Metastases in the brain

Metastases in the brain can lead to severe pain. The pain may be caused by swelling or fluid building up in the brain. Depending on where brain metastases are, they can affect your sense of balance or result in paralysis.

Individual brain metastases can be operated on and then the affected part of the brain can be treated with radiotherapy. If there are several metastases in the brain, the whole brain is treated with radiotherapy. Another option is radiosurgery, where a very specific area of the brain is treated with high-dose radiation. That way, the surrounding tissue is exposed to less radiation than when radiotherapy is used on the whole brain.

Medication can be used here too, for instance to reduce pain and other effects of swelling in the brain.

Deutsche Gesellschaft für Gynäkologie und Geburtshilfe (DGGG), Deutsche Krebsgesellschaft (DKG). Interdisziplinäre S3-Leitlinie für die Früherkennung, Diagnostik, Therapie und Nachsorge des Mammakarzinoms. AWMF-Registernr.: 032-045OL. August 2019. (Leitlinienprogramm Onkologie).

Deutsche Krebsgesellschaft (DKG), Deutsche Gesellschaft für Hämatologie und medizinische Onkologie (DGHO), Deutsche Gesellschaft für Radioonkologie (DEGRO). S3-Leitlinie Supportive Therapie bei onkologischen PatientInnen. AWMF-Registernummer: 032-054OL. November 2019.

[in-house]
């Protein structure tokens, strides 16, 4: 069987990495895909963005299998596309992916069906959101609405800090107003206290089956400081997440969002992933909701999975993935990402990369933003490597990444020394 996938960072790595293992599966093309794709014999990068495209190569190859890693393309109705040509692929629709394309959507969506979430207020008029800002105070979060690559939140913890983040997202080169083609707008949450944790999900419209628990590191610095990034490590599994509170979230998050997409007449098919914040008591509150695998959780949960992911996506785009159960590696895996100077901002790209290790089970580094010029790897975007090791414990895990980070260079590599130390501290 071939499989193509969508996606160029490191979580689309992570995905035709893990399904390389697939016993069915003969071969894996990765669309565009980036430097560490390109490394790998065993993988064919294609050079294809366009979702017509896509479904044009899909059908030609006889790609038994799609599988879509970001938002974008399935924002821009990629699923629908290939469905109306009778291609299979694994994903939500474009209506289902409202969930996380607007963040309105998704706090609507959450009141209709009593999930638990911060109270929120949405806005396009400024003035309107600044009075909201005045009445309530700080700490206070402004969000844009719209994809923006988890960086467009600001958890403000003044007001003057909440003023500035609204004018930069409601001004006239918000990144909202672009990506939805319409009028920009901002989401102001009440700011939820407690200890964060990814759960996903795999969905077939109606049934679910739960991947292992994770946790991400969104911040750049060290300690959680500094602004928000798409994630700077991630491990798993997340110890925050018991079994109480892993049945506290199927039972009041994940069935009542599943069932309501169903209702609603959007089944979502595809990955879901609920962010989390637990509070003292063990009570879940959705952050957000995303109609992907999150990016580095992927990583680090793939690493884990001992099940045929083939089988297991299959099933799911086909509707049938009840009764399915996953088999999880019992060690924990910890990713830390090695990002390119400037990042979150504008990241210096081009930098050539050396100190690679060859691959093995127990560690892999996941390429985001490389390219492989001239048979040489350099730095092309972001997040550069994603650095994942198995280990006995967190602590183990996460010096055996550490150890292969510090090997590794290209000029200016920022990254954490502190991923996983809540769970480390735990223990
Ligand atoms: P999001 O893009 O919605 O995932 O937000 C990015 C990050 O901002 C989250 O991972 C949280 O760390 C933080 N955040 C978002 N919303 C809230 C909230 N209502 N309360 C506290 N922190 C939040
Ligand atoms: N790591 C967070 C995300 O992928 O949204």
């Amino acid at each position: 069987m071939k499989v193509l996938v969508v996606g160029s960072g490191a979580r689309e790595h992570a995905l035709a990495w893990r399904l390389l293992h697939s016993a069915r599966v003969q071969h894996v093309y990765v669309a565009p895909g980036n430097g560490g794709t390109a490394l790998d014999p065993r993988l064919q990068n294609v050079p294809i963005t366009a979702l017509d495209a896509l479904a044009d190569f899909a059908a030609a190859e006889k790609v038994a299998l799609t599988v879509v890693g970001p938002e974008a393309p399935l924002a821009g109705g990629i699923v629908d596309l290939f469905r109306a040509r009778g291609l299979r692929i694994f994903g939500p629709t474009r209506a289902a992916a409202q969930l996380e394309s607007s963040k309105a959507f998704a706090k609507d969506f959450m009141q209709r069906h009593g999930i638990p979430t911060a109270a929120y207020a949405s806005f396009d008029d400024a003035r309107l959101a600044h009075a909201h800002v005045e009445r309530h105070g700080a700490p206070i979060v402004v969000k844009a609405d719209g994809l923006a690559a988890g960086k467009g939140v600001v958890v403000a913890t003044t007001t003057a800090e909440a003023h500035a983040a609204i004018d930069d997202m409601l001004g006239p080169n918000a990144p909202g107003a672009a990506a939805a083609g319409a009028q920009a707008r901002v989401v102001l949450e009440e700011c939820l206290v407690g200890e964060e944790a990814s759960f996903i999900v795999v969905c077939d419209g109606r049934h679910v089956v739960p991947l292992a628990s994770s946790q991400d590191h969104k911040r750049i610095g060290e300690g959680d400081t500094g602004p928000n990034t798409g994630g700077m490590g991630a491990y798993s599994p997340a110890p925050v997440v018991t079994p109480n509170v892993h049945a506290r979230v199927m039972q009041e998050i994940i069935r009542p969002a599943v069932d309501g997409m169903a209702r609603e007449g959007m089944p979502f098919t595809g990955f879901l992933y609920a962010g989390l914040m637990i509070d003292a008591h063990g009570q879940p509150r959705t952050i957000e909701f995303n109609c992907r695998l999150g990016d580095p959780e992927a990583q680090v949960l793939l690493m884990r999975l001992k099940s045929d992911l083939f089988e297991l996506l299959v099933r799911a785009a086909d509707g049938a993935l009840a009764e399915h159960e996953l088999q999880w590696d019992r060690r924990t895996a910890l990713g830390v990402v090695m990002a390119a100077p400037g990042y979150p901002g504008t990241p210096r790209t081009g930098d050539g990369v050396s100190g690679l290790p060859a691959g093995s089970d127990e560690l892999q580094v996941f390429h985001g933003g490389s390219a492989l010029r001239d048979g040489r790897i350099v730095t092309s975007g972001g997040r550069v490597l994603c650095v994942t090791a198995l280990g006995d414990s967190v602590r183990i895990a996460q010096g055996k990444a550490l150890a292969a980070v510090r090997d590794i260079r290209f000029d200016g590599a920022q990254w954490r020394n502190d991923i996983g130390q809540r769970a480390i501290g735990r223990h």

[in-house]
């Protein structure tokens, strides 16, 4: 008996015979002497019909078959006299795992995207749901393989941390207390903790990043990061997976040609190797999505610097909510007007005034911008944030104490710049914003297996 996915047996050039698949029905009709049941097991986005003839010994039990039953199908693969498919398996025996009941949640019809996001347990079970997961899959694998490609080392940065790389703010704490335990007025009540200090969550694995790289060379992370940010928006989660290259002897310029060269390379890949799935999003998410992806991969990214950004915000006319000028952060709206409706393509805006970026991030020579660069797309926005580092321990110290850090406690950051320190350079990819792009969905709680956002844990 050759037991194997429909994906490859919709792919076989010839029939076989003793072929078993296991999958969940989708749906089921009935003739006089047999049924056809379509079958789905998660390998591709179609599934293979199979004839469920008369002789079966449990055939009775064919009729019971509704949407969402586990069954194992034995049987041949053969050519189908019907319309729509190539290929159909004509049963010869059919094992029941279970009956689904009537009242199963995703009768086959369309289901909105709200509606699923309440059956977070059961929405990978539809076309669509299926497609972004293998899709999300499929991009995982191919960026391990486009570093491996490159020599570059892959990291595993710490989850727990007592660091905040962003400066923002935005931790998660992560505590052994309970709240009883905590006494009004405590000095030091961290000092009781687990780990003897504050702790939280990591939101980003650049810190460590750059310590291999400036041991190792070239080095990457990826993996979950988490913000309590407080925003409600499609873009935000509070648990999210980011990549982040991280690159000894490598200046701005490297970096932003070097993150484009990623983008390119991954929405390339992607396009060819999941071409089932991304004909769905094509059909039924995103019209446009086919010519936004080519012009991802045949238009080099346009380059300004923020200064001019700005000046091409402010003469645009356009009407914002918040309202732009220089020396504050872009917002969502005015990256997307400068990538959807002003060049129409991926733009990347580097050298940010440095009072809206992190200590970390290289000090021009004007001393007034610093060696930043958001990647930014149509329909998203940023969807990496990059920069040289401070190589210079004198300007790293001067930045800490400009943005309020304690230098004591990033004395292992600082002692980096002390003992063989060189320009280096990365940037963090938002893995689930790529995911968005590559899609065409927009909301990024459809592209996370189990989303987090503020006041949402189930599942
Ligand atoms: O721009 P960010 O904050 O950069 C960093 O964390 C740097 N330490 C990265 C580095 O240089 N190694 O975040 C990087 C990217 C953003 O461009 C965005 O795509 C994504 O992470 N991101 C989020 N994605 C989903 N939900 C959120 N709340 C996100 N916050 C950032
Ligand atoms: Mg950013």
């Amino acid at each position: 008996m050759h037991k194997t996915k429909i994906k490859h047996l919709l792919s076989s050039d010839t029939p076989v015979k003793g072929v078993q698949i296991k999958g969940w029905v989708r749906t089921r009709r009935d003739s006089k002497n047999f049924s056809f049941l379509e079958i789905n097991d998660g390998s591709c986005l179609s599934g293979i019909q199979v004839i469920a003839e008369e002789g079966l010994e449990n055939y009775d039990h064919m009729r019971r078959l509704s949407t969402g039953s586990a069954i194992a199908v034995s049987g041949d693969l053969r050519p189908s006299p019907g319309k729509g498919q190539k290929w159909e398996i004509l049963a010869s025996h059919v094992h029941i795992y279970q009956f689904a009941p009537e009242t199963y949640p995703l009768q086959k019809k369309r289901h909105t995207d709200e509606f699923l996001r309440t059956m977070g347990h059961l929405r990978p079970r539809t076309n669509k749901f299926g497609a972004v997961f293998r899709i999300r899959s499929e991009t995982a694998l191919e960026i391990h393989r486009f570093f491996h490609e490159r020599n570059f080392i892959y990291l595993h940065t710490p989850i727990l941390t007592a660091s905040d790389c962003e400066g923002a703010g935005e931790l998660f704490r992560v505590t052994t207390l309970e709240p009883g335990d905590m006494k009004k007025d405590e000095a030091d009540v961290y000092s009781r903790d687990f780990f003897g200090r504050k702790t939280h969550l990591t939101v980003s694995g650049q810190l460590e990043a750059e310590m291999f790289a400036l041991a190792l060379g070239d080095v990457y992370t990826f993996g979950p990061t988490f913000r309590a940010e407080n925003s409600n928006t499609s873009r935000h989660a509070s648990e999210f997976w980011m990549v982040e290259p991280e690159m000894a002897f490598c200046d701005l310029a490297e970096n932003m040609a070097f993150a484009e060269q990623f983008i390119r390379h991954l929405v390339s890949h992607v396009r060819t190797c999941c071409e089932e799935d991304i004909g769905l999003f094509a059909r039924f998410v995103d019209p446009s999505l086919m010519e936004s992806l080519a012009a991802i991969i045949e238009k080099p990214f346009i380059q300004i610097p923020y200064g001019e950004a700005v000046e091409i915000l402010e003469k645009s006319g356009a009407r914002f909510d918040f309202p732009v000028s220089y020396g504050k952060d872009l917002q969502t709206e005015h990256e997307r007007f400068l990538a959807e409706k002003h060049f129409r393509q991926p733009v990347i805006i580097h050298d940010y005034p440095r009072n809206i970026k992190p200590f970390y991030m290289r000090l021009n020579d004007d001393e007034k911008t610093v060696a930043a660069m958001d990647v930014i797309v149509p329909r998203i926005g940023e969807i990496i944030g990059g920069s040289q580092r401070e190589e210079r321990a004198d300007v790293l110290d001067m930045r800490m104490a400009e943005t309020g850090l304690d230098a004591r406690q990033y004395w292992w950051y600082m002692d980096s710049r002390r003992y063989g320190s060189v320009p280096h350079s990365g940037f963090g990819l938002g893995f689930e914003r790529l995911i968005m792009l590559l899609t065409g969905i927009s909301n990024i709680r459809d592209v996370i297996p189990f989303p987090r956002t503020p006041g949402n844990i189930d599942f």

IQWiG health information is written with the aim of helping people understand the advantages and disadvantages of the main treatment options and health care services.

Because IQWiG is a German institute, some of the information provided here is specific to the German health care system. The suitability of any of the described options in an individual case can be determined by talking to a doctor. informedhealth.org can provide support for talks with doctors and other medical professionals, but cannot replace them. We do not offer individual consultations.

Our information is based on the results of good-quality studies. It is written by a team of health care professionals, scientists and editors, and reviewed by external experts. You can find a detailed description of how our health information is produced and updated in our methods.

Comment on this page

What would you like to share with us?

We welcome any feedback and ideas. We will review, but not publish, your ratings and comments. Your information will of course be treated confidentially. Fields marked with an asterisk (*) are required fields.

Please note that we do not provide individual advice on matters of health. You can read about where to find help and support in Germany in our information “How can I find self-help groups and information centers?

Updated on March 18, 2021
Next planned update: 2024

Authors/Publishers:

Institute for Quality and Efficiency in Health Care (IQWiG, Germany)

How we keep you informed

Follow us on Twitter or subscribe to our newsletter or newsfeed. You can find all of our films online on YouTube.